Has EU referendum been rigged already?
Campaigners for Britain to leave the EU could be outspent by their opponents by £6million, it emerged last night.
Rules signed off by David Cameron mean the ‘Out’ campaign will be able to spend no more than £11million in the critical final weeks of the campaign, while those pushing for Britain to stay in the EU will be allowed to spend £17million – 50 per cent more.
Eurosceptics said last night that the spending limits provided further evidence that the referendum rules are ‘stacked in favour’ of the Government, which is expected to campaign to keep Britain in.
Prime Minister David Cameron addresses the media after an European Union summit in Brussels where he is campaigning for reforms to the EU
The revelation will raise concerns that Mr Cameron, who has barred Eurosceptic ministers from speaking out during the renegotiation, is determined to win at all costs.
It follows claims that the Prime Minister plans to use provisions in the EU Referendum Act to send a dossier of ‘pro-EU’ information to every family in Britain in the run-up to the referendum.
Robert Oxley, of the Vote Leave campaign, said: ‘We know the referendum rules are stacked in favour of the Government and the pro-EU campaign. Despite the imbalance, we are confident that voters will reject project fear and vote to take control.’
Spending limits buried in the EU referendum legislation suggest that the ‘In’ campaign will be able to outgun its opponents by a large margin in the closing stages of the campaign.
The rules are based on limits set in the Political Parties, Elections and Referendums Act 2000, which was pushed through by Tony Blair at the time he was considering a referendum on whether to join the euro. The official ‘In’ and ‘Out’ campaigns will each be allowed to spend £7million during the final ten weeks of the campaign.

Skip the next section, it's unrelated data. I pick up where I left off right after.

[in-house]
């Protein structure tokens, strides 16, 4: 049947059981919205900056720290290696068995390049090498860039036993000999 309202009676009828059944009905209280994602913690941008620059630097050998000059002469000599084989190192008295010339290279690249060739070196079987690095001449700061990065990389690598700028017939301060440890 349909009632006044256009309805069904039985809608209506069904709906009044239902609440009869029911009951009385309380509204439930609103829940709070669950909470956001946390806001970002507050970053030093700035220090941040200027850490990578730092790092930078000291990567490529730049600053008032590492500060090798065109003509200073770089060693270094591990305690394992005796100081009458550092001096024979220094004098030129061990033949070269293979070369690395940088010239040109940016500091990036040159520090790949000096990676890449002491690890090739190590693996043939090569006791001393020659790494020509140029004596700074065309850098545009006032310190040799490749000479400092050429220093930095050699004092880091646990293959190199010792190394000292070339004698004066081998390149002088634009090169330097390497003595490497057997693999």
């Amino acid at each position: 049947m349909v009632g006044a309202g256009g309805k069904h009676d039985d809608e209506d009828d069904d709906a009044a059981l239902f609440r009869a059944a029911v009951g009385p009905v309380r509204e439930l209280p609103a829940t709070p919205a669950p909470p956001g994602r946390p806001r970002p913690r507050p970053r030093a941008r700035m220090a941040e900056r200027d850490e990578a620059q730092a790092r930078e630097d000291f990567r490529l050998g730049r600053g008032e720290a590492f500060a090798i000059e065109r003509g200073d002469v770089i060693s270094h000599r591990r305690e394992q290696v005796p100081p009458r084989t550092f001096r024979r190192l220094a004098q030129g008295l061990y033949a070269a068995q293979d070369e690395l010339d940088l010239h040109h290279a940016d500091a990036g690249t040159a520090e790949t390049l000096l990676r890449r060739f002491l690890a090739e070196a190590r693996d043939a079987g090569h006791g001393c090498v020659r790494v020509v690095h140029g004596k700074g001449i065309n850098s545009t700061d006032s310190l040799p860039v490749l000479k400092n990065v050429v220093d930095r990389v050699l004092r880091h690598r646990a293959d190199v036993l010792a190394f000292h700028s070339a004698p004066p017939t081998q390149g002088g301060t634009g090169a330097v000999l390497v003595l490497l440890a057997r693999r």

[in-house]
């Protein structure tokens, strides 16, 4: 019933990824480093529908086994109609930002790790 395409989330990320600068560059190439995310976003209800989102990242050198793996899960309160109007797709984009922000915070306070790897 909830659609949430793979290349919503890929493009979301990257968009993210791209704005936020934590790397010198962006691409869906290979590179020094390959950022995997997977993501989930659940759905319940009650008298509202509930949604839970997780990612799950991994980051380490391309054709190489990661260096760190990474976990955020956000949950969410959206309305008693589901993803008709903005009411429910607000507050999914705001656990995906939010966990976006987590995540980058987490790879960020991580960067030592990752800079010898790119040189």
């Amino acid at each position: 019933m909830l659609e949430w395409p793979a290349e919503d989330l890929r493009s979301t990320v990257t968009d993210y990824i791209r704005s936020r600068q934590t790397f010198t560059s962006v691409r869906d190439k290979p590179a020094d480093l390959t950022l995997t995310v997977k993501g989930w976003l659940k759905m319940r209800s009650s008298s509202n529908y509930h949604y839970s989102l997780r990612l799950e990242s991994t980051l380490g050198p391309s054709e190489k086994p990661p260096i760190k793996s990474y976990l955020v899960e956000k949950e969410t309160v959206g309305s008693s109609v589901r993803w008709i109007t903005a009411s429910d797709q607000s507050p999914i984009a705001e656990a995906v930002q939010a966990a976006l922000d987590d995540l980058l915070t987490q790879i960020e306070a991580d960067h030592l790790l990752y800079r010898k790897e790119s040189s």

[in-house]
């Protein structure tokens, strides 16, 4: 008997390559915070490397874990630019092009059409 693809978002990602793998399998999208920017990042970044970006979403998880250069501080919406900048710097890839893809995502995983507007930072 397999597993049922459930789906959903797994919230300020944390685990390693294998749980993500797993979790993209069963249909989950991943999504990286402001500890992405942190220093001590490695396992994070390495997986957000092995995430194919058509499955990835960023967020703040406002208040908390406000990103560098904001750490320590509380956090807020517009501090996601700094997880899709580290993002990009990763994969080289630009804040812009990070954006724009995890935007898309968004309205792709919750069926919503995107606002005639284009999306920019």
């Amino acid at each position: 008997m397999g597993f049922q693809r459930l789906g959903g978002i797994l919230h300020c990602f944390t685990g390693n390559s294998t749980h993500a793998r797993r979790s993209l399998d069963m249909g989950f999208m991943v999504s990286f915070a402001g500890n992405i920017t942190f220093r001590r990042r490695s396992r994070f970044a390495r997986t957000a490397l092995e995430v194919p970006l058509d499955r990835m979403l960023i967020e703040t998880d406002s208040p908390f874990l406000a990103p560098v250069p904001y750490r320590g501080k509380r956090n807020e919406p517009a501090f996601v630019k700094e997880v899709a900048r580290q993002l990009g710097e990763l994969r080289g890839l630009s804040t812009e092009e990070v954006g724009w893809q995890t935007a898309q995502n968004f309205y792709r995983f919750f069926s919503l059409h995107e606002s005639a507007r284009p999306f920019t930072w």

But the pro-EU bias among the main parties will allow millions more to be spent by those campaigning to keep Britain in. Labour, which has its own campaign to keep Britain in the EU, led by former home secretary Alan Johnson, has a spending limit of £5.5million. The Lib Dems can spend £3million and the SNP and Greens £700,000 each, taking the total for the ‘In’ side to £16.9million.
The Conservative Party, which would have had a legal spending limit of £7million, has said it will be neutral in the campaign.
The only mainstream party pressing for Britain to leave will be Ukip, which can spend £4million, taking the ‘Out’ side’s total to £11million.
The revelations come on the heels of claims that ministers are preparing a ‘pro- EU’ dossier to distribute to every home.
Legislation allows ministers to send out information to voters on the merits of staying in the EU and the possible risks of leaving.
The information is supposed to be factual. But with Mr Cameron apparently determined to campaign to keep Britain in the EU, Eurosceptics fear it will now become a propaganda exercise.
A Tory source claimed Mr Cameron would use the opportunity to explain ‘the changes [he has negotiated], the benefits of the changes to Britain and why, therefore, we need to stay in the EU’.
Matthew Elliot, chief executive of the Vote Leave campaign, said: ‘The renegotiation has boiled down to such a trivial set of demands it’s no wonder the Government are relying on a PR exercise and biased reports to help their case. There is fat chance of such a report remaining independent and honest.
‘With the full weight of government machinery increasingly deployed to keep Britain in the EU at all costs, it’s time those ministers who disagree with this policy are given the opportunity to speak out.’
The Prime Minister’s official spokesman said it was wrong to claim that the Government had ‘decided to issue any information in the form of a leaflet, or pamphlet, or dossier’. They added: ‘And it’s wrong secondly in the suggestion that any information will be pro-European in nature.’
Mr Cameron has previously said that the Government ‘will not be neutral’ in the debate about Britain’s EU membership.
- Brussels bureaucrats will today pocket thousands of euros in bonuses despite their shambolic handling of the migrant crisis. An inflation-busting 2.4 per cent pay rise will be backdated to July to give staff an extra treat in their Christmas pay packets. European Commission president Jean-Claude Juncker will get a bonus of almost 3,700 euros (£2,700). His new salary will be £230,490 – 60 per cent higher than the £142,500 paid to the British Prime Minister. Mr Juncker is also entitled to a £47,000 housing and expenses allowance and will receive a £48,800-a-year pension when he turns 65 as well as £295,000 to help him ‘resettle’ when his five-year term ends.